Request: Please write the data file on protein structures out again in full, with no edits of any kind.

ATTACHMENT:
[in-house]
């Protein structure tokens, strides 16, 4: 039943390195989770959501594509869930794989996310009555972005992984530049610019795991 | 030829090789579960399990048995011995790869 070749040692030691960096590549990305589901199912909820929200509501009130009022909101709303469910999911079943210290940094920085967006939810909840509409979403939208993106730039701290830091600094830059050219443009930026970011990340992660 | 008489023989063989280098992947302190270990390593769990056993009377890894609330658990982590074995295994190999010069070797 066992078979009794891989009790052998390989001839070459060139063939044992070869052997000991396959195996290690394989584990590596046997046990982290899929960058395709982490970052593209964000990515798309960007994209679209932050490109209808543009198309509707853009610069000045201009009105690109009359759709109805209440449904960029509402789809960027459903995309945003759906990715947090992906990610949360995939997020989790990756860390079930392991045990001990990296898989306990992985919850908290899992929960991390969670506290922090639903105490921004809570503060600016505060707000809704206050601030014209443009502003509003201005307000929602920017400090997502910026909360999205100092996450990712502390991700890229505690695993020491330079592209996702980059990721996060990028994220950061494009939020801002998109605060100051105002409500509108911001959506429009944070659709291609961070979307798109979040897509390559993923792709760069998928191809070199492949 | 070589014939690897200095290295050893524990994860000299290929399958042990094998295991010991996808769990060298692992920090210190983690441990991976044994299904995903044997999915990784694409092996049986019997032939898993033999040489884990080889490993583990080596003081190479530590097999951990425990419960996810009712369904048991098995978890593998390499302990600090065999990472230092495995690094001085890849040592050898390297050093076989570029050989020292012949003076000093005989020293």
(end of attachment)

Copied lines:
[in-house]
């Protein structure tokens, strides 16, 4: 039943390195989770959501594509869930794989996310009555972005992984530049610019795991 | 030829090789579960399990048995011995790869 070749040692030691960096590549990305589901199912909820929200509501009130009022909101709303469910999911079943210290940094920085967006939810909840509409979403939208993106730039701290830091600094830059050219443009930026970011990340992660 | 008489023989063989280098992947302190270990390593769990056993009377890894609330658990982590074995295994190999010069070797 066992078979009794891989009790052998390989001839070459060139063939044992070869052997000991396959195996290690394989584990590596046997046990982290899929960058395709982490970052593209964000990515798309960007994209679209932050490109209808543009198309509707853009610069000045201009009105690109009359759709109805209440449904960029509402789809960027459903995309945003759906990715947090992906990610949360995939997020989790990756860390079930392991045990001990990296898989306990992985919850908290899992929960991390969670506290922090639903105490921004809570503060600016505060707000809704206050601030014209443009502003509003201005307000929602920017400090997502910026909360999205100092996450990712502390991700890229505690695993020491330079592209996702980059990721996060990028994220950061494009939020801002998109605060100051105002409500509108911001959506429009944070659709291609961070979307798109979040897509390559993923792709760069998928191809070199492949 | 070589014939690897200095290295050893524990994860000299290929399958042990094998295991010991996808769990060298692992920090210190983690441990991976044994299904995903044997999915990784694409092996049986019997032939898993033999040489884990080889490993583990080596003081190479530590097999951990425990419960996810009712369904048991098995978890593998390499302990600090065999990472230092495995690094001085890849040592050898390297050093076989570029050989020292012949003076000093005989020293």